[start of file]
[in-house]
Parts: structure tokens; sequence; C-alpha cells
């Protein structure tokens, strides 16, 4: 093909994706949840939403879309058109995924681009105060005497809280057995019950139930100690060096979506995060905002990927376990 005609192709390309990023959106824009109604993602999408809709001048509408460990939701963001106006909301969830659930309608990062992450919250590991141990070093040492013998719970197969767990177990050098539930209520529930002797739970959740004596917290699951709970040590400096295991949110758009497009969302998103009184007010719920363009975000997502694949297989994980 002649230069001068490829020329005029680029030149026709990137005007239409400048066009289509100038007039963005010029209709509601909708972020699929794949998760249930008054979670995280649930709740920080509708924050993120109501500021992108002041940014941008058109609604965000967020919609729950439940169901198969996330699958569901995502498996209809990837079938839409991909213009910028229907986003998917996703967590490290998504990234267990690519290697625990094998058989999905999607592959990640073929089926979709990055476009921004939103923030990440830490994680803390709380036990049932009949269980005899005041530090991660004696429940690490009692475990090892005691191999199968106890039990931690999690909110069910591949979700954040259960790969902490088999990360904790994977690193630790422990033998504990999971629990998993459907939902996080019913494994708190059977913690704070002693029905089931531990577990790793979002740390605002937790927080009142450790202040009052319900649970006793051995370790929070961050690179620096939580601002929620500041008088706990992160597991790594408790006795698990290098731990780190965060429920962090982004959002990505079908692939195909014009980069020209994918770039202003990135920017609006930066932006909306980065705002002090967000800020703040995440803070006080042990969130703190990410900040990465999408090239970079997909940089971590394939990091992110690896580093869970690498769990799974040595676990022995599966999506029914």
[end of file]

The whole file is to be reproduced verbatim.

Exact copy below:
[in-house]
Parts: structure tokens; sequence; C-alpha cells
């Protein structure tokens, strides 16, 4: 093909994706949840939403879309058109995924681009105060005497809280057995019950139930100690060096979506995060905002990927376990 005609192709390309990023959106824009109604993602999408809709001048509408460990939701963001106006909301969830659930309608990062992450919250590991141990070093040492013998719970197969767990177990050098539930209520529930002797739970959740004596917290699951709970040590400096295991949110758009497009969302998103009184007010719920363009975000997502694949297989994980 002649230069001068490829020329005029680029030149026709990137005007239409400048066009289509100038007039963005010029209709509601909708972020699929794949998760249930008054979670995280649930709740920080509708924050993120109501500021992108002041940014941008058109609604965000967020919609729950439940169901198969996330699958569901995502498996209809990837079938839409991909213009910028229907986003998917996703967590490290998504990234267990690519290697625990094998058989999905999607592959990640073929089926979709990055476009921004939103923030990440830490994680803390709380036990049932009949269980005899005041530090991660004696429940690490009692475990090892005691191999199968106890039990931690999690909110069910591949979700954040259960790969902490088999990360904790994977690193630790422990033998504990999971629990998993459907939902996080019913494994708190059977913690704070002693029905089931531990577990790793979002740390605002937790927080009142450790202040009052319900649970006793051995370790929070961050690179620096939580601002929620500041008088706990992160597991790594408790006795698990290098731990780190965060429920962090982004959002990505079908692939195909014009980069020209994918770039202003990135920017609006930066932006909306980065705002002090967000800020703040995440803070006080042990969130703190990410900040990465999408090239970079997909940089971590394939990091992110690896580093869970690498769990799974040595676990022995599966999506029914």